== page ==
“Oh, sure,” he said finally to ease the embarrassment that had set Andy’s ears aglow.  “There was the Homunculus School of Poetry. Only cared about what went on in their heads, the body mattered not. Their poems had that hall of mirrors effect, you know, the repetition of an image ad infinitum.  If they’d had any imagination they’d have called themselves The Infinite Regress School.”

Wendt turned his eyes upward and to the left as if he were scanning a script.  “And there was the Heavy Metal School. Not to be mistaken for the Leaden School. They were mostly second gen New York School types though they were more into ‘rock mine off’ than Rachmaninoff. Working class kids who got the call.  It was short lived. The working class has a built-in bullshit meter and it wasn’t long before they realized that the poetry scene was complete bullshit.”

Andy chortled and had the waitress bring another round of Tsing-taos.  Wendt was going to tsing for his lunch.

“Then there were the Homo Poets. The name has nothing to do with sexual preference or orientation, and everything to do with sameness.  Some of those people should have been working for the department of weights and measures! Their obsession with the anal perfection of the identical was maniacal.” Wendt stabbed at a pot sticker with a chopstick. “The Pointless School of Poets, they’re still around. The Iceberg School of Poetry, all below the surface, lying in wait for the Titanic of the unconscious.  The Surrogate School of Poets and their exclusive magazine, Turret, Vince Clayborn, dreadnaught and editor.  The Usurpers, anti-academic slammers who for all intents and purposes grabbed up all the academic posts and honors that they had once so vociferously trashed. OG’s, the Old Guard, and the Leaden School with their dense, turgid paperweight verse.

“Of course, my favorites of all time were the Anti-Gravity poets, floating above the fray, resisting the pull of gravity and it’s aura of authoritarian self-righteousness and inherent elitism. The California Pretenders, a band of wild and wooly poets, essentially neo-romantics, who are no more because romantics are well, lemmings, and so,” Wendt made a mime with his hand that depicted a leap off a cliff, “you know the rest. Defenestration. Did they jump or was they pushed?”

“I had a prof in a survey course as an undergrad who described the romantic poet as posed on a promontory, wind in hair, waves crashing below, an image that’s stuck with me.”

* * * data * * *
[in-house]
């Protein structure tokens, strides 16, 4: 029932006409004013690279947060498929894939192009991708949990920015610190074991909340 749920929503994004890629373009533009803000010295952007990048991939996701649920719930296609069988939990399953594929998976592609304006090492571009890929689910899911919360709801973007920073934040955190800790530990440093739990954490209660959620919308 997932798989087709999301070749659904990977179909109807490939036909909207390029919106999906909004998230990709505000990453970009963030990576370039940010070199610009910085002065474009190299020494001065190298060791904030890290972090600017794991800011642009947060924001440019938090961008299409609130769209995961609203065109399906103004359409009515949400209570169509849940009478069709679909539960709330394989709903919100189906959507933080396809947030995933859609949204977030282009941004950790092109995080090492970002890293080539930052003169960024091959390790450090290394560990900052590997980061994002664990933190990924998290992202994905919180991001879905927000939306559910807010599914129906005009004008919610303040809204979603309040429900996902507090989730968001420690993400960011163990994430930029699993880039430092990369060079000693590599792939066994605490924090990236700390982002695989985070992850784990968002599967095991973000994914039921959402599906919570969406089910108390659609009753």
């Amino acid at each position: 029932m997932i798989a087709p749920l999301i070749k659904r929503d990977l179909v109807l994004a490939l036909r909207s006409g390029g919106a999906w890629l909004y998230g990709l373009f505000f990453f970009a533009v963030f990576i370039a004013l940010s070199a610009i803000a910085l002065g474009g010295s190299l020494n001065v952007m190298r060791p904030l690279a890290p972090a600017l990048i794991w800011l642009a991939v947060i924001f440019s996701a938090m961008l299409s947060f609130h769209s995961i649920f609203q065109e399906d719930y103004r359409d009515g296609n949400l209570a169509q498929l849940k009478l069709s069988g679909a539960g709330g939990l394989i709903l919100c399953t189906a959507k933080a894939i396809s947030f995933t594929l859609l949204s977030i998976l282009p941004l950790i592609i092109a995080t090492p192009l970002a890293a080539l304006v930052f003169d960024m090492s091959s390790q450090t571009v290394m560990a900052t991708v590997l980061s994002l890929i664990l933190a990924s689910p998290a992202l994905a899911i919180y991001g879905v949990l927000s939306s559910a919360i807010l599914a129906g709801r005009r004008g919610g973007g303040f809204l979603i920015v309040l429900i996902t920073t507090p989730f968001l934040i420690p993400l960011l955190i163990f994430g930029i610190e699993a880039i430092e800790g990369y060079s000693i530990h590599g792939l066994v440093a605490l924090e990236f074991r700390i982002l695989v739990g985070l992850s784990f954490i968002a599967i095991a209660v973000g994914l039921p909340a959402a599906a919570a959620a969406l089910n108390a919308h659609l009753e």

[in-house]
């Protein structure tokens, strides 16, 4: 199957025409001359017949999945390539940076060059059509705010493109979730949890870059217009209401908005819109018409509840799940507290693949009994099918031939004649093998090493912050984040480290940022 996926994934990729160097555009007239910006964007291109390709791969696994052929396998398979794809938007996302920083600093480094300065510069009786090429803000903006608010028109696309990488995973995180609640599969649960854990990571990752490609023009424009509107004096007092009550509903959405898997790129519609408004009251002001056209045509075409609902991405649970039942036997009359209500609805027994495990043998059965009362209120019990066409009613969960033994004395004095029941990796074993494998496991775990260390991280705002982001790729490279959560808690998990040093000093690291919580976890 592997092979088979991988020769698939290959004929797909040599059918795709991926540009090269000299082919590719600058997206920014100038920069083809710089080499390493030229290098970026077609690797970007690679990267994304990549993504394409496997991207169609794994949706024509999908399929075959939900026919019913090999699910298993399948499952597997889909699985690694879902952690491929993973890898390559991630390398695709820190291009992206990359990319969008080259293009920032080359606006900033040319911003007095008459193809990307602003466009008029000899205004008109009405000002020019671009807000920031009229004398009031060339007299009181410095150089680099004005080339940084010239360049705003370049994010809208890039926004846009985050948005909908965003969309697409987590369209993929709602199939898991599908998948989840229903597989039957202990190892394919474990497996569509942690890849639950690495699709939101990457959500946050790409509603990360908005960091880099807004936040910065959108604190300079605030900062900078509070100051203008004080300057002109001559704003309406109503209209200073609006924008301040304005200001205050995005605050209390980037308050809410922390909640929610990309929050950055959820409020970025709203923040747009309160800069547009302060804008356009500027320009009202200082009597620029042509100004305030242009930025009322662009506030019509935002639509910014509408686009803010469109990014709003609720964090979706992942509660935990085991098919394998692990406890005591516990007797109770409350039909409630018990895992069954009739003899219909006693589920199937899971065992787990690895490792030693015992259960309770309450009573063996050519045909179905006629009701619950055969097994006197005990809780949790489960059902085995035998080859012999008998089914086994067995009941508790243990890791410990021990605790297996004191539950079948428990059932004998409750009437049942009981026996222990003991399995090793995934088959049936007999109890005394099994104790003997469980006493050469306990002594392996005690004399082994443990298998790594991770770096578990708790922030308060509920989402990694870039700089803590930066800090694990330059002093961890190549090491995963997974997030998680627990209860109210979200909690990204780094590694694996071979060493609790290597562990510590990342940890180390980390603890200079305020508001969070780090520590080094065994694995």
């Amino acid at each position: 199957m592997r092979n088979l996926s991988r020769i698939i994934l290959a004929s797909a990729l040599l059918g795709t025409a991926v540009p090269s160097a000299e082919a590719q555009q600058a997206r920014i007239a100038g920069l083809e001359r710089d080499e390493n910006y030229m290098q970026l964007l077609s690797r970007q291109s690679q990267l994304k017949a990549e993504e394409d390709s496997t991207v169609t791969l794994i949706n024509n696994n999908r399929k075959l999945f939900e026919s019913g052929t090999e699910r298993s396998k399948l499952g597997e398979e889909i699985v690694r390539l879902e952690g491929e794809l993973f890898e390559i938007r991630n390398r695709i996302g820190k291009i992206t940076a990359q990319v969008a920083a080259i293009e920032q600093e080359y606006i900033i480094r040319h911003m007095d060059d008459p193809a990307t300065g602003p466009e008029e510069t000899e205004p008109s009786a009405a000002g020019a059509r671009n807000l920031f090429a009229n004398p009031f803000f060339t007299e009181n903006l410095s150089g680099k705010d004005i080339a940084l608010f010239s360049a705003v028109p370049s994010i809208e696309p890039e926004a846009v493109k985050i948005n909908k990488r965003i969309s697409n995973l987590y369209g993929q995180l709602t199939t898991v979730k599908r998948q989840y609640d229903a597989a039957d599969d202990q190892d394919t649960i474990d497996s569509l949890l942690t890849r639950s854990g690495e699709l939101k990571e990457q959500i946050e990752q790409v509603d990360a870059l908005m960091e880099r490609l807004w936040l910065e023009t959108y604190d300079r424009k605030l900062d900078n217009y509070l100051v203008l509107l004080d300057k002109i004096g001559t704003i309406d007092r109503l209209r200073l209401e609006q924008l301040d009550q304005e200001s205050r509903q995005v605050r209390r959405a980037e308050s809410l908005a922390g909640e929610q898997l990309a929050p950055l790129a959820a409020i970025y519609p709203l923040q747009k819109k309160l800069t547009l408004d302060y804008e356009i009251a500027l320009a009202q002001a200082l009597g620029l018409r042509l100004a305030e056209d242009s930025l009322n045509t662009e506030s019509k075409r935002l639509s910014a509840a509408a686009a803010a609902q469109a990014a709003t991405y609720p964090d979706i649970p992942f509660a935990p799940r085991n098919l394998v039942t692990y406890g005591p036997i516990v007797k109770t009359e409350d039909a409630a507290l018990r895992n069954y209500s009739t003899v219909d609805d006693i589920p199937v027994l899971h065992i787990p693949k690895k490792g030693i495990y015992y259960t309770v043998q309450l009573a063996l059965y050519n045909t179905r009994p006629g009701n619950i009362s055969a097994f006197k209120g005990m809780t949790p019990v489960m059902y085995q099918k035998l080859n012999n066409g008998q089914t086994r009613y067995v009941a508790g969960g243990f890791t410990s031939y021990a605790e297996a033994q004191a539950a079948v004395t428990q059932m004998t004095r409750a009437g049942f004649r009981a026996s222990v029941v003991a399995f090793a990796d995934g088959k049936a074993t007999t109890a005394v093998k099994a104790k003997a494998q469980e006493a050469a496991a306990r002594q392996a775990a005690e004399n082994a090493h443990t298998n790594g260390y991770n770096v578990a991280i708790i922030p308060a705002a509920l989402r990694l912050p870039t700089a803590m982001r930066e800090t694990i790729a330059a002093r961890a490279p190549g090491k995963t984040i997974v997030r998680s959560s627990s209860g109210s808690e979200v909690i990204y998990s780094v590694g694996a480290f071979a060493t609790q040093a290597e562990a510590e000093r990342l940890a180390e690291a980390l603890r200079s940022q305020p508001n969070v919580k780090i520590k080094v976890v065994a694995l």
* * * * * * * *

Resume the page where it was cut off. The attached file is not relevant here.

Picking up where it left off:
“Exactly!  Poised to leap.” Wendt smiled with satisfaction that his point had been proven. “And then there’s the whole underground of secret poetry societies.”

“Really?  Secret poetry societies?  Who’s in them?”

“Nobody you’ll ever hear of.  They’re mainly loose fits, not quite misfits, the lumpen poetariat collected under various acronyms like TANTRA, The Association of No Talent Rejected Artists, or POO, Poets of Outer Orbit, whose motto is Kerouac’s ‘Poetry is shit’.”

“Didn’t Genet say that, too?”

“Probably.  It’s a French thing.  Merde.  Such a poetic word.” Wendt took a sip from his glass. “The AWWA, The Association of Waxed Wing Ascenders also known as The Icari.  And of course the C Squared group, the Comic Cosmic poets.”  He paused. “Maybe that’s the Cosmic Comic poets. Also known as The Holy Fools.

“Anyway, all this speaks to a factionalized regimented poetry world. There have always been poetry groups, exclusive societies of amateur writers who essentially snubbed anyone who wasn’t part of their crowd.  And sometimes they affixed a name to their association, as a kind of shorthand for those in the know. It was Breton and his Surrealist who institutionalized the idea of a school of art or literature. Surrealist and Surrealism became brand names.  And now everyone wants to brand themselves, literally and figuratively.  I mean, look at the prevalence of tattoos.  You can’t be a loner anymore. You can’t be unique.  Or to be unique you have to be so extreme as to be the center of attraction that aligns everyone else like iron filings around a magnet.  And then you’re just part of a group, a social network, a school.  When anyone talks about outsider art, they’re just stating the obvious.  All true artists want to be outsiders. But being an outsider, an eccentric is anti-social.  Group poetry, by your designation, groupo, is in.”

“So like what are you, Carl?  A ronin, a masterless poet?”

Wendt laughed.  He liked Andy.  Andy was a good poet on his way to becoming a university professor.  He had a choice.  Be a good poet or be a good professor.  One invariably diluted the other. “That’s right, the I-Don’t-Belong-To-Any-School School of Poetry that excludes everyone and includes no one.” Wendt drained the bottle into his glass and then looked up meaningfully at Andy.  “Being a poet is not a club or association you belong to.  Poetry is the leprous affliction of the exiled and shunned.  It is not some kind of cult.  It is the reaffirmation of a singularity.”